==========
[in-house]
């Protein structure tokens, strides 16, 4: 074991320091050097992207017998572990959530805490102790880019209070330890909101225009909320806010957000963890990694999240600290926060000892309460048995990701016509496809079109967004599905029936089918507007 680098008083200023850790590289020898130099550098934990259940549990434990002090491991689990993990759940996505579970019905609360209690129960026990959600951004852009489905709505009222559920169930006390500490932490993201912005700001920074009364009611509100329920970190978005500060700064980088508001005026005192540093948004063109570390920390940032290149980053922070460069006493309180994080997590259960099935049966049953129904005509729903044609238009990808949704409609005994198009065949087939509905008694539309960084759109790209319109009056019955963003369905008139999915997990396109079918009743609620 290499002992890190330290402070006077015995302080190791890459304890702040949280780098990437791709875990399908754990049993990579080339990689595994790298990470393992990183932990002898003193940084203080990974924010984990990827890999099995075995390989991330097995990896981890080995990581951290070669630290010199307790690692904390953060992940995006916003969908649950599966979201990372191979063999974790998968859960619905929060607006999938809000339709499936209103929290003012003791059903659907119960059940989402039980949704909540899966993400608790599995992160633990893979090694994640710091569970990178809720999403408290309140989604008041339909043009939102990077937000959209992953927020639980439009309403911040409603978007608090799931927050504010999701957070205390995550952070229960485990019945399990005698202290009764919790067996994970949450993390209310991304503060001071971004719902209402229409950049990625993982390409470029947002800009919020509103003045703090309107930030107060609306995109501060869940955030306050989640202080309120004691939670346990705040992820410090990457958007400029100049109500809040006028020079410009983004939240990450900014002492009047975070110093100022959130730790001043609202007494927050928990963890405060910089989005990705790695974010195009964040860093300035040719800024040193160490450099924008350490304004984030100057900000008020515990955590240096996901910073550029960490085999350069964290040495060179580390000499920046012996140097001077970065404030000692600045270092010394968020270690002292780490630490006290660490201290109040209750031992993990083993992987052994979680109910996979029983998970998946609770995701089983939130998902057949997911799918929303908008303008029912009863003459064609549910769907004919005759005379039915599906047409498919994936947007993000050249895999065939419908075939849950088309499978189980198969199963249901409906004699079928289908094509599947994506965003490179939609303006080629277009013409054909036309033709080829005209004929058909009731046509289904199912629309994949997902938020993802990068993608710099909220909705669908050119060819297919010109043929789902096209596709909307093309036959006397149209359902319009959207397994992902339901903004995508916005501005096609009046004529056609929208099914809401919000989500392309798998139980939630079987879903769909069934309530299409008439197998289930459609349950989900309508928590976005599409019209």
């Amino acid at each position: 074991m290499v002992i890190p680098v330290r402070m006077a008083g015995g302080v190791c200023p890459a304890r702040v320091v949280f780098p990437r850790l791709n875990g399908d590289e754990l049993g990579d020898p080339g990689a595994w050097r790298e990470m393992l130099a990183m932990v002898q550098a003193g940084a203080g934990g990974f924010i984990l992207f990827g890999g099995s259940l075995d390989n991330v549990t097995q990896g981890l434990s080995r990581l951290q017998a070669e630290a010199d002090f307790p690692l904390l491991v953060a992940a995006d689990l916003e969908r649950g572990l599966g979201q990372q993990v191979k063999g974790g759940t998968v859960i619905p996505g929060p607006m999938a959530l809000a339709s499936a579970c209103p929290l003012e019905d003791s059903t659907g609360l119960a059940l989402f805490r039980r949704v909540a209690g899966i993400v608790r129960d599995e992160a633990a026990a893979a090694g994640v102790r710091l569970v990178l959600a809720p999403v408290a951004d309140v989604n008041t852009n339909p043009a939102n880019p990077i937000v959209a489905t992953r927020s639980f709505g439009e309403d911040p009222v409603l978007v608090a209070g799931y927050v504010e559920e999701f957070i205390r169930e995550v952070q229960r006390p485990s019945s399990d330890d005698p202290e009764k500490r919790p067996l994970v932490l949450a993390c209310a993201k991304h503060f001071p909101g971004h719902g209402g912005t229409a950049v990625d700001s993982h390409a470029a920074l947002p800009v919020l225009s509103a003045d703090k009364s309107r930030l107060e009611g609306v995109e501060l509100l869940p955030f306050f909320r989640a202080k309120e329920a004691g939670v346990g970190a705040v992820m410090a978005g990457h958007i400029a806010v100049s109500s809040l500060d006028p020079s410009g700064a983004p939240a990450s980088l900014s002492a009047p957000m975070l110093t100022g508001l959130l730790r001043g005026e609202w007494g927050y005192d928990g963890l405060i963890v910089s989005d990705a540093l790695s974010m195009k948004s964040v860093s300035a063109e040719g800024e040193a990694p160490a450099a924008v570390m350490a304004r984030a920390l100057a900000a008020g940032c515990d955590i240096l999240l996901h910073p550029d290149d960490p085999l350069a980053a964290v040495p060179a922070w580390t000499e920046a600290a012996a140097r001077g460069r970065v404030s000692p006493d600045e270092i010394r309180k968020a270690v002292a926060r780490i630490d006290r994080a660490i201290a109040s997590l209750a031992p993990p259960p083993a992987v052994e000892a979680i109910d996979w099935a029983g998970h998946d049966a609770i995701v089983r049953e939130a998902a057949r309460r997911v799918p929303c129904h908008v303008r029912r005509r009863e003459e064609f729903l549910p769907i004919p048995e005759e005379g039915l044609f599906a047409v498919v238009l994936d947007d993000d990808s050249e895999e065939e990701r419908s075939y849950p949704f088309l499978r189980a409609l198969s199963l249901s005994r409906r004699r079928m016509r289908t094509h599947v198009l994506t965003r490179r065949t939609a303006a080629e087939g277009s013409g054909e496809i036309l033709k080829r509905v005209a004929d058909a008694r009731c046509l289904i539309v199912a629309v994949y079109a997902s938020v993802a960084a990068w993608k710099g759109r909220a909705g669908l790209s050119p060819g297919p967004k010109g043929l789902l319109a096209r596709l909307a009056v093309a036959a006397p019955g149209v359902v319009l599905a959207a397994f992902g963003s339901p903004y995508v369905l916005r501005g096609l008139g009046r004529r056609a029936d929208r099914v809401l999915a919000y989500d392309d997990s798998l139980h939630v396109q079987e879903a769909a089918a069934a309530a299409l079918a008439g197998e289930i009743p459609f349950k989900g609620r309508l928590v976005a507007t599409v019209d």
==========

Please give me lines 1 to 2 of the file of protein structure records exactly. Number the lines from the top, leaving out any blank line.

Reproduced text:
[in-house]
């Protein structure tokens, strides 16, 4: 074991320091050097992207017998572990959530805490102790880019209070330890909101225009909320806010957000963890990694999240600290926060000892309460048995990701016509496809079109967004599905029936089918507007 680098008083200023850790590289020898130099550098934990259940549990434990002090491991689990993990759940996505579970019905609360209690129960026990959600951004852009489905709505009222559920169930006390500490932490993201912005700001920074009364009611509100329920970190978005500060700064980088508001005026005192540093948004063109570390920390940032290149980053922070460069006493309180994080997590259960099935049966049953129904005509729903044609238009990808949704409609005994198009065949087939509905008694539309960084759109790209319109009056019955963003369905008139999915997990396109079918009743609620 290499002992890190330290402070006077015995302080190791890459304890702040949280780098990437791709875990399908754990049993990579080339990689595994790298990470393992990183932990002898003193940084203080990974924010984990990827890999099995075995390989991330097995990896981890080995990581951290070669630290010199307790690692904390953060992940995006916003969908649950599966979201990372191979063999974790998968859960619905929060607006999938809000339709499936209103929290003012003791059903659907119960059940989402039980949704909540899966993400608790599995992160633990893979090694994640710091569970990178809720999403408290309140989604008041339909043009939102990077937000959209992953927020639980439009309403911040409603978007608090799931927050504010999701957070205390995550952070229960485990019945399990005698202290009764919790067996994970949450993390209310991304503060001071971004719902209402229409950049990625993982390409470029947002800009919020509103003045703090309107930030107060609306995109501060869940955030306050989640202080309120004691939670346990705040992820410090990457958007400029100049109500809040006028020079410009983004939240990450900014002492009047975070110093100022959130730790001043609202007494927050928990963890405060910089989005990705790695974010195009964040860093300035040719800024040193160490450099924008350490304004984030100057900000008020515990955590240096996901910073550029960490085999350069964290040495060179580390000499920046012996140097001077970065404030000692600045270092010394968020270690002292780490630490006290660490201290109040209750031992993990083993992987052994979680109910996979029983998970998946609770995701089983939130998902057949997911799918929303908008303008029912009863003459064609549910769907004919005759005379039915599906047409498919994936947007993000050249895999065939419908075939849950088309499978189980198969199963249901409906004699079928289908094509599947994506965003490179939609303006080629277009013409054909036309033709080829005209004929058909009731046509289904199912629309994949997902938020993802990068993608710099909220909705669908050119060819297919010109043929789902096209596709909307093309036959006397149209359902319009959207397994992902339901903004995508916005501005096609009046004529056609929208099914809401919000989500392309798998139980939630079987879903769909069934309530299409008439197998289930459609349950989900309508928590976005599409019209």